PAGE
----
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Monday, January 26, 2009

Update: First Post of 2009

Happy New Year! (ok, so I’m a little late!)I realize it has been awhile since I last posted and I have been working behind the scenes to put together the fundraising trailer (check back to view this soon), business plan and proposal that will lead to raising the money needed to make this film! I am dedicated to making sure this happens because I really believe this story needs to be told! The more I learn about Kenya and Catherine's journey to get to where she is from where she came from, the more I am convinced of this. In a country where education for women was not a given right as it is here in the US, where opportunities for girls were nowhere near equal to those for boys and where athletics for girls was certainly not a priority, Catherine's perseverance in her goals is an inspiration. How lucky girls are here in the United States to have Title IX! I'm sure many people don't even know what Title IX is and like myself, just take it for granted that girls are entitled to the same opportunities as boys, even if that doesn't always happen. But it actually is the law!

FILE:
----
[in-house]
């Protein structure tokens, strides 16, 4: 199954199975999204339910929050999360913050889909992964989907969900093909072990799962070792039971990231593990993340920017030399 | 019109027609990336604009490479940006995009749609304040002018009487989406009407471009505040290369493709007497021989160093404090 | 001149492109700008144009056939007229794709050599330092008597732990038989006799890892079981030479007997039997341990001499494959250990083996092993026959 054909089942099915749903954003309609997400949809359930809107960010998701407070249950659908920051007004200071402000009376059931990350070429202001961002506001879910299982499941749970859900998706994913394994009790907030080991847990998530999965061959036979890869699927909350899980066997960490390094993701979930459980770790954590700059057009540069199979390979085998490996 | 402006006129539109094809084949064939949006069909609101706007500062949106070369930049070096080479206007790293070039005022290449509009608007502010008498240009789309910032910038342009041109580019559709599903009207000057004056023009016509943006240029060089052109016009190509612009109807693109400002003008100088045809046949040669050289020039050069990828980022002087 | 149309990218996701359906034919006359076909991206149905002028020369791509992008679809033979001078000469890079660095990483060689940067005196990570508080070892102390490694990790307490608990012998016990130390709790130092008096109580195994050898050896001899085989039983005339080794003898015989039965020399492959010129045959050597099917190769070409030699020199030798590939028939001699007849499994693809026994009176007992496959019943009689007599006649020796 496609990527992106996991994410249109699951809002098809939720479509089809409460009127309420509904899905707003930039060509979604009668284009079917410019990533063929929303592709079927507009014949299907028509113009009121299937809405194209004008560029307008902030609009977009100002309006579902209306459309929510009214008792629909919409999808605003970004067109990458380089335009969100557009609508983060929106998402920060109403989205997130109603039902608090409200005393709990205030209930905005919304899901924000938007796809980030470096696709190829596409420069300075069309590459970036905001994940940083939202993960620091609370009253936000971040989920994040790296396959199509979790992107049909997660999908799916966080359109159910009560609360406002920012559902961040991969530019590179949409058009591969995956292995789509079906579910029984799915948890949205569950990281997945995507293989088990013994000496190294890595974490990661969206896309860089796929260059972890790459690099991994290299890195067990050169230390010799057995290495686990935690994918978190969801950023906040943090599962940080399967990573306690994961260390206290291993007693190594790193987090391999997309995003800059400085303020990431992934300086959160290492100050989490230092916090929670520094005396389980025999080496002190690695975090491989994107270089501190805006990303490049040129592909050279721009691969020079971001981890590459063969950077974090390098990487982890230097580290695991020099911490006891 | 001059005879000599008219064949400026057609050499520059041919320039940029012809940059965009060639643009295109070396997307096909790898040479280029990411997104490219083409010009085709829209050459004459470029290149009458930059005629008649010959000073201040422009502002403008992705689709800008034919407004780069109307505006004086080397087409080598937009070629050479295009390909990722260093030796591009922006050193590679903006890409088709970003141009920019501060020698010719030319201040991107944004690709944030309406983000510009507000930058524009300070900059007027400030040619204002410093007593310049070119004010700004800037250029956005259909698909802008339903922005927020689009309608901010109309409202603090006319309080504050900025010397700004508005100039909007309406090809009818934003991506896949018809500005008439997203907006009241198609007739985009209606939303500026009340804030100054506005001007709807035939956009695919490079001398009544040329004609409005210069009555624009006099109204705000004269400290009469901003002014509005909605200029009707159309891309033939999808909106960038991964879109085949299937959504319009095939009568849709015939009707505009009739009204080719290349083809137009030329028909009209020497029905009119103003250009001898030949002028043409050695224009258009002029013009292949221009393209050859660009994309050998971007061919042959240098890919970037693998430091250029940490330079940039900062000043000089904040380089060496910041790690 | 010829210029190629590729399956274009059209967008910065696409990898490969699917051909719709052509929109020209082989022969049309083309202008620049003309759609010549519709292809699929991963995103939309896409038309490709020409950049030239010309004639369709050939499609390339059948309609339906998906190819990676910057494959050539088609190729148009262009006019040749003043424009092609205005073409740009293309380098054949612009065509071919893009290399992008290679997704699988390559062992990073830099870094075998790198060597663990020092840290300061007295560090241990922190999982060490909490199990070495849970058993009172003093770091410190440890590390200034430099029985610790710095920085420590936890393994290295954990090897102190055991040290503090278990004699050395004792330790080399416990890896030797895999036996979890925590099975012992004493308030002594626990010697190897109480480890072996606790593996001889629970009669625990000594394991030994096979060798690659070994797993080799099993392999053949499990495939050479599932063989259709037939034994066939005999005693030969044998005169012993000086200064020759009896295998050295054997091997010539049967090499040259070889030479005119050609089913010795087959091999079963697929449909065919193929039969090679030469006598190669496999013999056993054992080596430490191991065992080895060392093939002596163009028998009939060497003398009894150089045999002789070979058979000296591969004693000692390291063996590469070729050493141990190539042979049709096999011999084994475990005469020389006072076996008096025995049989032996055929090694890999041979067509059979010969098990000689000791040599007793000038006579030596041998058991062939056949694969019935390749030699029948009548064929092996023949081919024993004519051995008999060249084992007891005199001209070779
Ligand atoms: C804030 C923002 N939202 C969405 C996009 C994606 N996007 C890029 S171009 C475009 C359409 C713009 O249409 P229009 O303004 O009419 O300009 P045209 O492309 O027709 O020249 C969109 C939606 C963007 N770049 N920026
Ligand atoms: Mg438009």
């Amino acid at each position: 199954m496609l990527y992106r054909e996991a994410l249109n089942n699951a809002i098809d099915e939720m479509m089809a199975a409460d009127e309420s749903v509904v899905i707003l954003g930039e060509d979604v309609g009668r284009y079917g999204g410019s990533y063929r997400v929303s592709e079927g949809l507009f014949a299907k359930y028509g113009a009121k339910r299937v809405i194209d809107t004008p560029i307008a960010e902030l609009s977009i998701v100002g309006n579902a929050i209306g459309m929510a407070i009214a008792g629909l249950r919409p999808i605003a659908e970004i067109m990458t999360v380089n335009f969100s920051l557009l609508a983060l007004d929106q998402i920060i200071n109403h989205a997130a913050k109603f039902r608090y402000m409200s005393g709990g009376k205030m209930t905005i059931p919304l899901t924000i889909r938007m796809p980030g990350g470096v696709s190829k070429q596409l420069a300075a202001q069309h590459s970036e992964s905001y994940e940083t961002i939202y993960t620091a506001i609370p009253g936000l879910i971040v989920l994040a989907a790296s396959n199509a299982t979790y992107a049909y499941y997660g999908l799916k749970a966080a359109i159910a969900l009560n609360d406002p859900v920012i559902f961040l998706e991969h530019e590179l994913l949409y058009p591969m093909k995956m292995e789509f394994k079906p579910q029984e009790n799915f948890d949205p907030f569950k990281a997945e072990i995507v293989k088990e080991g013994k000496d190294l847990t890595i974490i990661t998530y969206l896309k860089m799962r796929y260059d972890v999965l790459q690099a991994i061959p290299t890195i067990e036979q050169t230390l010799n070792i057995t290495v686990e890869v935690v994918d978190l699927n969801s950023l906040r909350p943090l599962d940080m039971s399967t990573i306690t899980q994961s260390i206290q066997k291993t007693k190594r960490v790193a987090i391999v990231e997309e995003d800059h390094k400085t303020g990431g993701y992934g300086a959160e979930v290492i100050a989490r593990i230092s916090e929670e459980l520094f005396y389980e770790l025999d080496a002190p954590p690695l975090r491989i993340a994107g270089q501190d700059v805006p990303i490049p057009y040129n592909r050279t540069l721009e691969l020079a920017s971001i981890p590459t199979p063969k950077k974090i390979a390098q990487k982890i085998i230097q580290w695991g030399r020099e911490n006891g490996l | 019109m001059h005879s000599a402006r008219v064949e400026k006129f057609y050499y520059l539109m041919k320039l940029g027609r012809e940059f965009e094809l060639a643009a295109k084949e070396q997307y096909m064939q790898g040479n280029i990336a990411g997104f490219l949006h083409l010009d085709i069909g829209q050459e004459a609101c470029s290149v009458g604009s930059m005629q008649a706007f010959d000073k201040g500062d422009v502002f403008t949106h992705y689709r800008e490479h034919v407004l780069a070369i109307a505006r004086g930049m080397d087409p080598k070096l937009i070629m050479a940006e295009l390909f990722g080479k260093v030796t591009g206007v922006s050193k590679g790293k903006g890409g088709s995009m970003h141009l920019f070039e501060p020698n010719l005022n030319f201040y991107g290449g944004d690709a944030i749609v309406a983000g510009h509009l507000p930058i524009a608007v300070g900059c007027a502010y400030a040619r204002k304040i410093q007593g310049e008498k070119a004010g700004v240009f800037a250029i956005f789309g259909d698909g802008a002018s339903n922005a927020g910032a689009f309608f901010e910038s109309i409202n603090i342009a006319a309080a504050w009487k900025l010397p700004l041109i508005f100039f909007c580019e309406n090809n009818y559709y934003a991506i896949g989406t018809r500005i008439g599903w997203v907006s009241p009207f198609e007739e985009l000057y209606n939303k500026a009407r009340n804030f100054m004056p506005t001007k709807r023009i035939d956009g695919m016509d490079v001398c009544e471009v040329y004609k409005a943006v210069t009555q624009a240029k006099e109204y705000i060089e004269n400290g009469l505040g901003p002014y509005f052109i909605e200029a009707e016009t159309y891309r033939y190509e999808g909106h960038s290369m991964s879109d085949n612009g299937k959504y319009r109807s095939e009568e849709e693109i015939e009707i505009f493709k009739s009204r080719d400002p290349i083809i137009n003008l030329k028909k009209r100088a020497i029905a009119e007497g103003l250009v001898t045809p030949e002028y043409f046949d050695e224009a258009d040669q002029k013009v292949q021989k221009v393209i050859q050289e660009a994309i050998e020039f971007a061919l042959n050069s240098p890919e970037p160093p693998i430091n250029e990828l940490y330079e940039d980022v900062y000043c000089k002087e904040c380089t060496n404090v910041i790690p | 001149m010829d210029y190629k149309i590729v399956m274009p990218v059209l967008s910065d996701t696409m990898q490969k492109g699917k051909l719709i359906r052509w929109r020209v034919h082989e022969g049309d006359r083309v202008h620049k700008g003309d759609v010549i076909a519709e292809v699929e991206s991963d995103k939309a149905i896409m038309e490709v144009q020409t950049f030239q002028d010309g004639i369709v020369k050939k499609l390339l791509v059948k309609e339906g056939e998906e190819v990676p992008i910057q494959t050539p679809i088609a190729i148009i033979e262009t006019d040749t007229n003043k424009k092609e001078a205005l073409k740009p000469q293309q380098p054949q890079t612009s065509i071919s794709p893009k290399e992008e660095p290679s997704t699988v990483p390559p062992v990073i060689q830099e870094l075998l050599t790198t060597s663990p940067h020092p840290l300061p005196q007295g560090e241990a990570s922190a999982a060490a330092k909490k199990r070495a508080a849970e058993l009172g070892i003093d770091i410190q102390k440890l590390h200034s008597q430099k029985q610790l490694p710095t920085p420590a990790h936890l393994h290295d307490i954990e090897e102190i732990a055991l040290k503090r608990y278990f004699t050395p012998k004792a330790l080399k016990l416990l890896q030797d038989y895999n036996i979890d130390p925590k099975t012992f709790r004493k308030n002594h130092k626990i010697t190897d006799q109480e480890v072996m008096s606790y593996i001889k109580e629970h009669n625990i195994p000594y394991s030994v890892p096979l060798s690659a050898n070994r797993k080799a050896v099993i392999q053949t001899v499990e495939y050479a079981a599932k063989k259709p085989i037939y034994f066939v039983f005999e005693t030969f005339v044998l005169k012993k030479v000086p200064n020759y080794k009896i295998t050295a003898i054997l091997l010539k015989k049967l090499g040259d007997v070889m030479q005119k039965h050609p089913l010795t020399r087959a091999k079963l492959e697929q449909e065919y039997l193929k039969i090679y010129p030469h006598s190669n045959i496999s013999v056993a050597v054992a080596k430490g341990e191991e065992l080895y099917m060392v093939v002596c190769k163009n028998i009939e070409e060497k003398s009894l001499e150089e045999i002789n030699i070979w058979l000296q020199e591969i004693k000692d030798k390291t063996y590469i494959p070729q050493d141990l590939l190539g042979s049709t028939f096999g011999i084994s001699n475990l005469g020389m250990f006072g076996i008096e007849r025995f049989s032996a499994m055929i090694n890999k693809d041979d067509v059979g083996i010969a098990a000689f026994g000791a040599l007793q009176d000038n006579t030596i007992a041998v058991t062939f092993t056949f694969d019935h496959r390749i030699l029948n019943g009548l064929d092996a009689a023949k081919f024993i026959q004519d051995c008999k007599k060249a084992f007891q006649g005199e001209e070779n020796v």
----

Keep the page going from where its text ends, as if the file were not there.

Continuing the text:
I have always known that Billie Jean King has been a pioneer in making sure women and girls have equal opportunities in sports and prize money in professional sports. I've always been a huge tennis fan and used to play a lot of tennis so I was familiar with her efforts and her organization, The Women's Sports Foundation. But it wasn't until last year that I really learned the extent of how far the U.S. has come in assuring that girls have equal opportunity in education and sports when I became aware of Title IX.

Today I attended a press conference at City Hall in Philadelphia called V is for Victory. So is IX. First of all, I have lived in Philadelphia all my life and I don’t think I have ever been inside City Hall. The press conference was held in the Mayor’s Reception Room and it was a magnificent room! Everything about it, including the ceiling, was just beautiful. There were paintings of all the previous mayors and a gold-plated chandelier that I just researched and learned is 8’3” and weighs 1680 pounds!(ok you can read more about the room on your own here: http://www.ajaxelectric.com/cityhall/tour7.htm" Anyway, back to the press conference. It was to announce a "new national campaign aimed to educate students, parents, and administrators on Title IX, the federal law banning sex-discrimination in schools." The following is from the official press release: The Women's Sports Foundation and the Women's Law Project are working together to help students, parents, coaches, athletic directors, administrators and community leaders advocate for equal treatment in school and community sports programs. This project will focus on evaluating sports programs and in taking the necessary steps to achieve athletic equity.